There's no doubt that Friedmann is the more concrete thinker, in a sense, although one should also add that in his writings, there is a profound engagement with the philosophy of his day. Not just Bergson, but also the reception of Spinoza's work. He has published a book on Spinoza and Leibniz. And so there's a level of abstraction there, as well.
But the gist of your question and the challenge for me to answer it is, could I imagine-- along the lines of Friedmann-- a concrete path, or set of paths, that would speak to either private, public, existential, and political issues in ways that do not bog us down into the more metaphysical niceties and subtleties that I was trying to unpack. I would say that-- and I don't want to talk myself out of this too easily. But that beginning by addressing the complexity of the very notion of the ordinary and the everyday is not a bad start.
And I think has to be done precisely because in any appeal to spirituality or spiritual exercises every day, you would want to dispel a certain facility as to what it is that we and the world are about. And I do feel that in Cavell's writings-- to a lesser extent, I suspect, in the Wittgenstein's writings, and in Austin's, even-- there is this existential political translation that you could make.
For example, I do think-- turning to the figure that Friedmann concludes with-- what does it mean to be worthy of the revolution? It would mean that one can think out of the ordinary-- that one can think out of the box. And that does not mean that one can muse a bit about alternatives for capitalism.
But it means to radically think out of the box somehow. A willingness, ability, or sensitivity to revisiting all the parameters that somehow make up our common world and our understanding of ourself. That's also why I do think that Cavell, for all the differences that he invokes in his philosophical training and archive, has a profound ongoing engagement with ontology, or existential ontology with the work of Heidegger. One could take this as one long, extended gloss on certain problems in the first half of Being and Time.
But if I may give one example-- and I actually had hoped and planned to terminate my talk with it, but then took too long to get there. There is one beautiful passage where the seemingly most intellectual, concentrated mind in this whole conversation-- namely, Austin-- in an anecdote of another philosopher makes, I think, what is a remarkable move.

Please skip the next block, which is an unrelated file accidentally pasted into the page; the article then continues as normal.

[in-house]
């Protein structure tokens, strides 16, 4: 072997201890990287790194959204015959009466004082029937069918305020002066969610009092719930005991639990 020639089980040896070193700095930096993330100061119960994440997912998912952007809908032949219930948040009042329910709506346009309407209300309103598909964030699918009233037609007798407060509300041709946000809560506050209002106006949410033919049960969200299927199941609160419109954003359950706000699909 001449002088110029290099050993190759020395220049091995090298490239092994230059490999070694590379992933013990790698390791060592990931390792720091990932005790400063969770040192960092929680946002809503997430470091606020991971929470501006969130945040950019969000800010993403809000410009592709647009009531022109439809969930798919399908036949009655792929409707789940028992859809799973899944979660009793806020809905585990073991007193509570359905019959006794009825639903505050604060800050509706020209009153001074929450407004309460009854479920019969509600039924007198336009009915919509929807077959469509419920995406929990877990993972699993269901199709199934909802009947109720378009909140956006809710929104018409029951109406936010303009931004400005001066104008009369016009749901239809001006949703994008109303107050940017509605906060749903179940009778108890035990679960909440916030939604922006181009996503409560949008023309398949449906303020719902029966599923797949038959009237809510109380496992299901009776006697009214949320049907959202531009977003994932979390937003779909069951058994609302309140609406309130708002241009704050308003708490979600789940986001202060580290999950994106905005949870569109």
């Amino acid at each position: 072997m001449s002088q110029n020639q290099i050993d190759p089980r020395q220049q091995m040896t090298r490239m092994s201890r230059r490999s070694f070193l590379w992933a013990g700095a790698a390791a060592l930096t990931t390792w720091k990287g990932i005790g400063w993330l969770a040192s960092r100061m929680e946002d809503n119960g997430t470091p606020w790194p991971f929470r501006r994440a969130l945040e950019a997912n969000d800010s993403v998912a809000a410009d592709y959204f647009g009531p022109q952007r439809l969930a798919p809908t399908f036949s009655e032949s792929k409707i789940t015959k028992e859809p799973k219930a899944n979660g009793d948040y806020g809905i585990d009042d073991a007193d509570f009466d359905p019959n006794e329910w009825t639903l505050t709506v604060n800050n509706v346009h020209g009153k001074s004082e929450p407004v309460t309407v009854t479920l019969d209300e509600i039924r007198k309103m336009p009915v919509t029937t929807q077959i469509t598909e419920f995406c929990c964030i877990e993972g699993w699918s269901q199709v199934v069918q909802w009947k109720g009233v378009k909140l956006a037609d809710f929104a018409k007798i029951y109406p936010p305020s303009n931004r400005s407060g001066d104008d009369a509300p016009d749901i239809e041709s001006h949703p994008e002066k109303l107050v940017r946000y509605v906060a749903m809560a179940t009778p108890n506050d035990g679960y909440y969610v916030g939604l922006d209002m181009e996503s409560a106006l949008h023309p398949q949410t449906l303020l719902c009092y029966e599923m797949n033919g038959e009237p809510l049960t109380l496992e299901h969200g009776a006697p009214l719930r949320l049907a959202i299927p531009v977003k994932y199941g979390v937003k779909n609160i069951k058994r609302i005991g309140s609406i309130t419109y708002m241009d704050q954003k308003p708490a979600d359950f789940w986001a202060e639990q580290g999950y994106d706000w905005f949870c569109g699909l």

OK. Let me see if I can get there. Yes. There's a set of personal reflections left by-- published in part by Isaiah Berlin, one of which touches upon Austin. And this is the anecdote. I first took it as a joke and a witticism. And then I thought, well, this is just the heart of the matter. If I could make this intelligible to myself-- and I'll read it to you-- then we have a political philosophy that is worthy of the revolution, so to speak.
"Supposing a child were to express a wish to meet Napoleon as he was at the Battle of Austerlitz, and I said"-- this is Berlin now, talking to Austin in one of the seminars that they shared. "And I said, it cannot be done. And if the child said, why not? And I said, because it's happened in the past and you cannot be alive now and also 100 years ago and remain at the same age, or something of the kind.
And the child went on pressing, and said, why not? And I said, because it does not make sense, as we use words, to say that you can be in two places at once or go back in the past, and so on. And then this highly sophisticated child said, if it's only a question of words, then can't we simply alter our verbal usage? Would that enable me to see Napoleon at the Battle of Austerlitz and also, of course, stay as I am now in place and time?
What-- I asked Austin," Berlin writes, "should one say to the child? Simply that it has confused the material and formal modes, so to speak? Austin replied, do not speak so. Tell the child to try and go back into the past. Tell it there is no law against it. Let it try. Let it try and see what happens then."
Now, there's an obvious reading of this pedagogy or anagogy, which is let the child try and it will find the ways of the world. It can be done. But I actually would like to give the lecture [INAUDIBLE]-- trained as a theologian as I am-- the least plausible reading is the most likely one.